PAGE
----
In response to at least eight attacks in the past few weeks, police have stepped up patrols in several Brooklyn neighborhoods where many Jewish people, the latest New York victim among them, have been the targeted.
Two weeks ago, a 78-year-old Jewish woman in Brooklyn was punched in the face by teens while walking down her street, prompting an investigation by the NYPD Hate Crimes Taskforce and leading a New York lawmaker to call for harsher penalties for so-called knockout game players.
The woman's daughter, who wanted to remain anonymous, told "Good Morning America" that she found the violence senseless.
"Someone wanted to inflict pain onto someone else," the woman said. "No other purpose."
Republican state Assemblyman Jim Tedisco has proposed a bill that would classify the knockout game attacks as gang assaults, and would require that youths who participate in such attacks be tried as adults, facing prison terms of up to 25 years.
"These twisted and cowardly thugs are preying on innocent bystanders and they don't care if the victims are young, old, a man or woman," Tedisco told The Associated Press when he announced the bill. "Life isn't a video game. These are real people whose lives are not only being put in jeopardy but in many cases destroyed."
In response to the latest attack in Brooklyn, New York City Councilman David Greenfield told ABC station WABC-TV in New York that officials should send a message of "zero tolerance."
"That's why I called on the NYPD and District Attorney's Office to literally throw the book at these individuals and to charge them with many crimes, including hate crimes and gang assault, because that's what it is," Greenfield said.
In spite of increased police crackdowns on the alleged perpetrators, the dangerous game appears to be spreading further throughout the country.
One unidentified Denver man told ABC News affiliate KMGH-TV in Denver that he was sucker-punched when leaving a bar, which would make him one of the first people in that city to be a victim of the "knockout" game.
In Washington, two people were randomly punched in separate incidents but suffered only minor injuries and did not lose consciousness, while two similar assaults in Philadelphia also have police on alert.
In September, Ralph Santiago, 46, of Hoboken, N.J., died from injuries resulting from a suspected knockout attack that sent him careering backward into a fence, where his head got lodged. Three teens -- two 13-year-olds and a 14-year-old -- have been charged with murder.
In late May, two teenagers admitted to fatally beating and killing a man in Syracuse, N.Y. They admitted that the attack began with the intention of knocking out the victim, Michael Daniels, with a single blow. Both teens, 16 and 13, were sentenced to 18 months in jail.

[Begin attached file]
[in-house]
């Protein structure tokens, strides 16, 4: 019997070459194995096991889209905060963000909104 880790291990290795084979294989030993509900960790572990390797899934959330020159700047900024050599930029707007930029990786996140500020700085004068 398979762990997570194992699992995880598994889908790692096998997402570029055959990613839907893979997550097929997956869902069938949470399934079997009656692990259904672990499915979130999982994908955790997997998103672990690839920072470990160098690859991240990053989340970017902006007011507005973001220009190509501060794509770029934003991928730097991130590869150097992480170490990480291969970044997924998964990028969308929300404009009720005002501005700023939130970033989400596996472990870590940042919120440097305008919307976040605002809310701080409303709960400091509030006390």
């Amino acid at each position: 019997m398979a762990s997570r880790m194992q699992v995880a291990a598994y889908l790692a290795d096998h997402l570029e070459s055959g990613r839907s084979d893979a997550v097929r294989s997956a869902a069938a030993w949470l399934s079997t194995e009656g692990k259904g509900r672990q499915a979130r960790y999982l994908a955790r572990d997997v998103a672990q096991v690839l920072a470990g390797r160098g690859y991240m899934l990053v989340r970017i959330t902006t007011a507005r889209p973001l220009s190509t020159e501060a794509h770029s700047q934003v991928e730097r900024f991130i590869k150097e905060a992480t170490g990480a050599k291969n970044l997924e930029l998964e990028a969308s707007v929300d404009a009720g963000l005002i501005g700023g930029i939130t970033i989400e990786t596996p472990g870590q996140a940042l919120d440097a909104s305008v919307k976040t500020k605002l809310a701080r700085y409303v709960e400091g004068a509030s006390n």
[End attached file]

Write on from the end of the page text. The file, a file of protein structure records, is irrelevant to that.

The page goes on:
And earlier in May, Elex Murphy, now 20, was sentenced to life in prison plus 25 years in St. Louis for killing a Vietnamese immigrant as part the game in 2011.
Surveillance footage has also gone viral of another attack from 2012, in which a 50-year-old Pittsburgh, Pa., English teacher named James Addlespurger is struck and falls limply to the curb.
Experts say the violent acts appear to be driven in part by a pack mentality and peer pressure put on the perpetrators.
"These kids have effectively de-humanized others," Former FBI special agent Brad Garrett told ABC News. "They are being drastically influenced by the groups to commit the acts."
The attacks look brutal and vicious. It's a wonder more people haven't died.
Where's Reverand Al and Jesse Jackson? Where's the outrage...oh wait....:wink:
This has been going on for well over a year.
Is it racially motivated? Yes. No doubt about it.
The psychos who do this also call it 'Polar Bear Hunting'
But our cowardly leaders don't want to touch it with a 10' pole because it doesn't fit into their PC agenda. Same reason no one is addressing the "flash-robs" which have also been going on for several years and are becoming increasingly violent if the store-owners or workers try to interfere with the robbery. Every single video I've seen has been exclusively of black teens/young adults.
Easy there, Flo! No stereotyping.
If this was the other way around, white kids attacking black people, do you think it would be getting more media attention?
The president and people like Jackson and Sharpton are doing the black community a real disservice by ignoring these racially-fueled attacks (they all certainly had lots to say about the Zimmerman-Martin case). But that particular dialogue doesn't fit in with the race grievance industry. It is the elephant in the room, everybody knows what is going on.
Having role models at least address the problem would be a step in the right direction although I don't know how much it would help. At the heart of these awful attacks is the breakdown of the family. Yes, popular culture & pack mentality fuels the problem but with no direction, discipline - no parenting - at home, this is the result, IMO.
You had video, visual evidence, of that school bus beatdown of that white kid by those three black kids with barely any coverage from the same media that blanketed the Trayvon Martin case. They have video of people actually getting knocked out also, but I haven't heard the President comment on this, I haven't heard Oprah in light of her recent interview overseas. I read where Sharpton made a few comments at a meeting of one of his groups but nothing that compares to his actions in the Martin case and other cases, Jackson either. As usual when the victim profile doesn't fit their agenda, the silence is deafening and speaks for itself.
these kids are useless ... need to get their asses beatdown for this crap!